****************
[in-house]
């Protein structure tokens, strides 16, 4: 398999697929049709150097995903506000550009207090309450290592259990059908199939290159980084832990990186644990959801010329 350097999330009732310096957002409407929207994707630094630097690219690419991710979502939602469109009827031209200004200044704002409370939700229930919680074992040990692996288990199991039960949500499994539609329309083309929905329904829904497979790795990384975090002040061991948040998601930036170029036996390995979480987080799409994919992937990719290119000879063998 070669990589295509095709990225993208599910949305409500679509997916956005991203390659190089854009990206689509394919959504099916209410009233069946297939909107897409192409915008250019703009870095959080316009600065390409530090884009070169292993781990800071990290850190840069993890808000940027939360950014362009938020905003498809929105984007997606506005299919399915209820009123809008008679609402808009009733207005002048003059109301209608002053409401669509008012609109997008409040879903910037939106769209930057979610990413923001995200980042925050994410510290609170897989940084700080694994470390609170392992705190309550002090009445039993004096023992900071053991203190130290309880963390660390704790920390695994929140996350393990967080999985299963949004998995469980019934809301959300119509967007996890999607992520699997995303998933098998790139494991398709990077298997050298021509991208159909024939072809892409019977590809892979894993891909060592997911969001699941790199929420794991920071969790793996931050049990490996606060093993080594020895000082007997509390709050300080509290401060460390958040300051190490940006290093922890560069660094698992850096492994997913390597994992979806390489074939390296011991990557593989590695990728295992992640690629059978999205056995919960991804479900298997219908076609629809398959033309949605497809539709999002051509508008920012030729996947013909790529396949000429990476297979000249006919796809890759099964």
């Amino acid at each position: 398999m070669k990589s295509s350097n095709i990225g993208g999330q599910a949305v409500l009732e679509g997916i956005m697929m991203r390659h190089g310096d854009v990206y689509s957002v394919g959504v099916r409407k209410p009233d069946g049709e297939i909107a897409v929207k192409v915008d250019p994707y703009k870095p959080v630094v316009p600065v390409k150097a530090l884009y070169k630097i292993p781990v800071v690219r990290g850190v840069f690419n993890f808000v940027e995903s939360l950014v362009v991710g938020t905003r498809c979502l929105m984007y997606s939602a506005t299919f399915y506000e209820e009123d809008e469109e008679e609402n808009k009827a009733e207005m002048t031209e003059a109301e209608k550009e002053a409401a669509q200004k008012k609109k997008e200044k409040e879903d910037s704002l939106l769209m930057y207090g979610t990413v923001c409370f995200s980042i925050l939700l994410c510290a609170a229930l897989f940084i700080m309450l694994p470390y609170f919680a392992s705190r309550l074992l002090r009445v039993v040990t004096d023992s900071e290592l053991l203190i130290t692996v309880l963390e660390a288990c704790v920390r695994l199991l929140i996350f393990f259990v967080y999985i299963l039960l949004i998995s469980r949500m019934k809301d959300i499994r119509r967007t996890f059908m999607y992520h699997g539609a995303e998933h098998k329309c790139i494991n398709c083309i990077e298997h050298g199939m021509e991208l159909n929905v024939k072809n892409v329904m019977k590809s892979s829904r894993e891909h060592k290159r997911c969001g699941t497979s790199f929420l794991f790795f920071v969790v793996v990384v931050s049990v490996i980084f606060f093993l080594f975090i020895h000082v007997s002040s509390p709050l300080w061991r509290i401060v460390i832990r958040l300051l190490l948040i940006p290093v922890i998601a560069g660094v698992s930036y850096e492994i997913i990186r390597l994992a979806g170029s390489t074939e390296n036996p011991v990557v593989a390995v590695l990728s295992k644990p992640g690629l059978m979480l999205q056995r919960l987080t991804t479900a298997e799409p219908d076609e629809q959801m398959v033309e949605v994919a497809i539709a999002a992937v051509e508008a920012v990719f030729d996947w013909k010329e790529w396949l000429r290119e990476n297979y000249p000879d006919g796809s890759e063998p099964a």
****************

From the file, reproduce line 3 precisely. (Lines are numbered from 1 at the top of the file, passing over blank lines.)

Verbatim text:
């Amino acid at each position: 398999m070669k990589s295509s350097n095709i990225g993208g999330q599910a949305v409500l009732e679509g997916i956005m697929m991203r390659h190089g310096d854009v990206y689509s957002v394919g959504v099916r409407k209410p009233d069946g049709e297939i909107a897409v929207k192409v915008d250019p994707y703009k870095p959080v630094v316009p600065v390409k150097a530090l884009y070169k630097i292993p781990v800071v690219r990290g850190v840069f690419n993890f808000v940027e995903s939360l950014v362009v991710g938020t905003r498809c979502l929105m984007y997606s939602a506005t299919f399915y506000e209820e009123d809008e469109e008679e609402n808009k009827a009733e207005m002048t031209e003059a109301e209608k550009e002053a409401a669509q200004k008012k609109k997008e200044k409040e879903d910037s704002l939106l769209m930057y207090g979610t990413v923001c409370f995200s980042i925050l939700l994410c510290a609170a229930l897989f940084i700080m309450l694994p470390y609170f919680a392992s705190r309550l074992l002090r009445v039993v040990t004096d023992s900071e290592l053991l203190i130290t692996v309880l963390e660390a288990c704790v920390r695994l199991l929140i996350f393990f259990v967080y999985i299963l039960l949004i998995s469980r949500m019934k809301d959300i499994r119509r967007t996890f059908m999607y992520h699997g539609a995303e998933h098998k329309c790139i494991n398709c083309i990077e298997h050298g199939m021509e991208l159909n929905v024939k072809n892409v329904m019977k590809s892979s829904r894993e891909h060592k290159r997911c969001g699941t497979s790199f929420l794991f790795f920071v969790v793996v990384v931050s049990v490996i980084f606060f093993l080594f975090i020895h000082v007997s002040s509390p709050l300080w061991r509290i401060v460390i832990r958040l300051l190490l948040i940006p290093v922890i998601a560069g660094v698992s930036y850096e492994i997913i990186r390597l994992a979806g170029s390489t074939e390296n036996p011991v990557v593989a390995v590695l990728s295992k644990p992640g690629l059978m979480l999205q056995r919960l987080t991804t479900a298997e799409p219908d076609e629809q959801m398959v033309e949605v994919a497809i539709a999002a992937v051509e508008a920012v990719f030729d996947w013909k010329e790529w396949l000429r290119e990476n297979y000249p000879d006919g796809s890759e063998p099964a």